Base camp looked as inviting as a five star resort. We were fishing the headwaters of a Blue Ridge Mountains creek and each day we left the comfort of the tent camp to fight the tangles of brush to fish a little known rushing creek that offered fishing adventures few in today’s world know. At the end of each day of fishing we returned to our camp which consisted of a large baker-style tent located in a post card setting on a high hill overlooking the creek. The big white tent offered roomy sleeping comfort for two with room for gear storage. The front awning served as a protected area for cooking and simply lounging. Our campfire, the heart of the camp, was located just in front of the awning and it was there many fish were cooked; stories were told and on cool evenings a reflector fire was built to keep the interior of the tent warm. The camp would not have been the same with any other style tent; the almost forgotten baker tent was perfect for this trip, as it has been for countless other backcountry adventures.
If you want to start a heated campfire debate with a group of seasoned backcountry adventurers then offer an opinion as to when the first baker tent was used or where it got its name. I have seen shouting matches among friends that went on into the night when these subjects were debated.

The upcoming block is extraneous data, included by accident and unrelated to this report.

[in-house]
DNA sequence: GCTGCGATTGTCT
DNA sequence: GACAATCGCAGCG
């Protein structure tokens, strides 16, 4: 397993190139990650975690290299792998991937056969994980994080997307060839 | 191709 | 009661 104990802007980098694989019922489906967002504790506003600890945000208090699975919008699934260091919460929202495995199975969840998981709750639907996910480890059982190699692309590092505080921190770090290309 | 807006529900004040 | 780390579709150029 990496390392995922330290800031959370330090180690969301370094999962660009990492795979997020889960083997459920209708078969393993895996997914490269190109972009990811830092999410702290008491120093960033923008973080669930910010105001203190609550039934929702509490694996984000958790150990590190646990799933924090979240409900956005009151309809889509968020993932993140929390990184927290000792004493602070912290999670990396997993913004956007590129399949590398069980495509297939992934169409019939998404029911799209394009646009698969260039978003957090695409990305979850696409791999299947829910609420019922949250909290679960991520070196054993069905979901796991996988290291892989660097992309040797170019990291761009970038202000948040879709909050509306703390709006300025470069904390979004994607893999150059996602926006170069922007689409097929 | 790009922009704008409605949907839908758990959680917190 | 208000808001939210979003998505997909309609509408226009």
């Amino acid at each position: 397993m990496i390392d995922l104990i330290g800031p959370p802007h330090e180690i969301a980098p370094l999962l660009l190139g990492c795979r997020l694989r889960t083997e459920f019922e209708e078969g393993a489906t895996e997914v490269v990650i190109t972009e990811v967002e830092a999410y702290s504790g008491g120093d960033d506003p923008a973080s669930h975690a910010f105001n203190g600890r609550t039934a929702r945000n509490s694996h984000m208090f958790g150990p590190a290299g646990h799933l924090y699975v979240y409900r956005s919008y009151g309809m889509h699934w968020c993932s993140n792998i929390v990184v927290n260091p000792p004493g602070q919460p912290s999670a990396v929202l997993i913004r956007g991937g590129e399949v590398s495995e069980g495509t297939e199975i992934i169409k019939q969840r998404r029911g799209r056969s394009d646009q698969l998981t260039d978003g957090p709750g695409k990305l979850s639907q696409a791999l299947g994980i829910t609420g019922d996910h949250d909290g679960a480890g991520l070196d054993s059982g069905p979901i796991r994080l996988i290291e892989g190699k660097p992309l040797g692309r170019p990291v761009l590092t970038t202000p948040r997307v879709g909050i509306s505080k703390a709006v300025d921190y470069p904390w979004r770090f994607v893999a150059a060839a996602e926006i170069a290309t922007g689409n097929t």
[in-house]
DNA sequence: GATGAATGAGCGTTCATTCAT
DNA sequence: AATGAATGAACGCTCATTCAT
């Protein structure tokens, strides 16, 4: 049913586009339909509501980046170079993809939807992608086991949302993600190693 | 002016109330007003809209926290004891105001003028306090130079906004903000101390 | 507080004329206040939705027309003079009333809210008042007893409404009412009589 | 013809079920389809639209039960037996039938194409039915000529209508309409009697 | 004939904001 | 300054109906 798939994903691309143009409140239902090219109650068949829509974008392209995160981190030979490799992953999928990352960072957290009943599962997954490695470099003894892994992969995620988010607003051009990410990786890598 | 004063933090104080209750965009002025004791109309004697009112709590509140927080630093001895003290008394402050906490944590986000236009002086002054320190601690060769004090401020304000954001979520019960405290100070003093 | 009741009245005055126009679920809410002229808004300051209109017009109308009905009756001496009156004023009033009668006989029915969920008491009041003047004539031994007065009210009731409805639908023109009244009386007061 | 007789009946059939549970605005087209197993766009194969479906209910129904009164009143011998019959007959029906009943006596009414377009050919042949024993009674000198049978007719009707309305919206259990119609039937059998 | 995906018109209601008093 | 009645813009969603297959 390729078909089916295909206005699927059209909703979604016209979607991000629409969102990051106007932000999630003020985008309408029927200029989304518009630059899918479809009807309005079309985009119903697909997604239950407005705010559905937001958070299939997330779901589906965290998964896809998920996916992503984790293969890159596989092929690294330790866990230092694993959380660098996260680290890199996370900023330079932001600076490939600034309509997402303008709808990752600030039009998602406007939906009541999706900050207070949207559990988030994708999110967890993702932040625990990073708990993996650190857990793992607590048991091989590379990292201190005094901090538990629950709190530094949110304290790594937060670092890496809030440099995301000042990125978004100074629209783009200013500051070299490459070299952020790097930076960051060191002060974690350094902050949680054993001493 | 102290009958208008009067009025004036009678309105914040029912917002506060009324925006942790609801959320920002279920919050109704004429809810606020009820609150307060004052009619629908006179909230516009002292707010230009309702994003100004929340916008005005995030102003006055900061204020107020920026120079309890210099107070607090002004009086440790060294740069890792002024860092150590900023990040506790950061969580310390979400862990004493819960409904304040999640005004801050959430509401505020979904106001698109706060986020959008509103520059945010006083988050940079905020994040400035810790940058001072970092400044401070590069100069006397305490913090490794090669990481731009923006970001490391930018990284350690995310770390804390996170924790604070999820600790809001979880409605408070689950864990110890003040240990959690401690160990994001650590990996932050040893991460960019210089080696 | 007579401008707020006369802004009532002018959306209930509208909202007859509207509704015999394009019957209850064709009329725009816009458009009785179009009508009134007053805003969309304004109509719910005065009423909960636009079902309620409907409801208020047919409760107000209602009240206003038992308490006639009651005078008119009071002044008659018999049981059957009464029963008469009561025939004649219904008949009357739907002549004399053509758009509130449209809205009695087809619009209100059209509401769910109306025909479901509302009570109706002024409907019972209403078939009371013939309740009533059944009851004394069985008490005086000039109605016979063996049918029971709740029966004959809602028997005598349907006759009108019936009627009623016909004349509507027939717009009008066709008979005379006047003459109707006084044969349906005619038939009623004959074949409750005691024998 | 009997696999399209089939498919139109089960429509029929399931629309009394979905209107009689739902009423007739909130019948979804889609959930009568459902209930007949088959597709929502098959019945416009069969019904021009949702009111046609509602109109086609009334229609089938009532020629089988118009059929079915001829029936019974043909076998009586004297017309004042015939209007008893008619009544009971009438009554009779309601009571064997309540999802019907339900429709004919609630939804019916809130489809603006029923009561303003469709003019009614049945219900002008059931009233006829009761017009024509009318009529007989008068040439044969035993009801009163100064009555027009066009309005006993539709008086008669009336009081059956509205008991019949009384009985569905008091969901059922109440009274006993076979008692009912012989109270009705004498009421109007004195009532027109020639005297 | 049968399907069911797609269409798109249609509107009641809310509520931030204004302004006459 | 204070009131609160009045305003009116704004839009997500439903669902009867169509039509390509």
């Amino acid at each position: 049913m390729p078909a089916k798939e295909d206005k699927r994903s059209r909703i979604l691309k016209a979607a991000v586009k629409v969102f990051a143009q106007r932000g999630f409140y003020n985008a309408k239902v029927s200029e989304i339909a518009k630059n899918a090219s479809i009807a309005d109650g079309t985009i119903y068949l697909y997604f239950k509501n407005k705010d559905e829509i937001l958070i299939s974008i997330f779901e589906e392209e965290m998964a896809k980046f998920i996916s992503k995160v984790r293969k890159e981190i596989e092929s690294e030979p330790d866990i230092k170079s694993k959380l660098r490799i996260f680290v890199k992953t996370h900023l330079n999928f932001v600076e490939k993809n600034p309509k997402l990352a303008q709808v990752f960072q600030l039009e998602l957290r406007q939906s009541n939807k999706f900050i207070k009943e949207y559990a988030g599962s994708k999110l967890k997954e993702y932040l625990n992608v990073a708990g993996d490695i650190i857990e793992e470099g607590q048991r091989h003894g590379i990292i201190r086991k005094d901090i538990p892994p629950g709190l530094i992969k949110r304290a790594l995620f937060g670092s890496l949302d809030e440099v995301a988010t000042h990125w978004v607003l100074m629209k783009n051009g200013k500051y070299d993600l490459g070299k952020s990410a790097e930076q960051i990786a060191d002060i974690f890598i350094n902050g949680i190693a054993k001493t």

Baker Tentsmiths[/caption]First about the name and how it came about. According to my research, the name “baker tent” was most likely given to the tent sometime back in the 1800’s. Many logging and survey camps back in those early days used the “Yankee baker oven”, reflector oven as it is called today, to cook meals for hungry work crews and since the tents they used had the same profile soon the tents were called “baker tents”. The name stuck and today most still call this style tent the baker tent.
Not everyone agrees with this as there are writings that state that the name “baker tent” came from World War I, where cooks and bakers used a large lean-to style tent to prepare meals for the troops. It is said that the troops came to call the tents “baker tents” as it was where much of the baking was done. I could not find any verification of that.
However even today the modified lean-to style tent is not called baker tent by everyone. Some campers refer to it as the “campfire tent” because it is ideal for building a fire at its front to reflect warmth into the tents interior. The same fire can be a pleasure to sit by after a full day afield and the same fire is convenient for cooking. The late, well known, wilderness canoe adventurer and writer Bill Mason used and wrote about the tent in his excellent book Song of the Paddle calling it the “campfire tent”. Because of that the tent still has a following that calls it the “campfire tent”. Since Mason made some modifications to the basic baker tent design you can find some references to the tent as the “Mason tent”.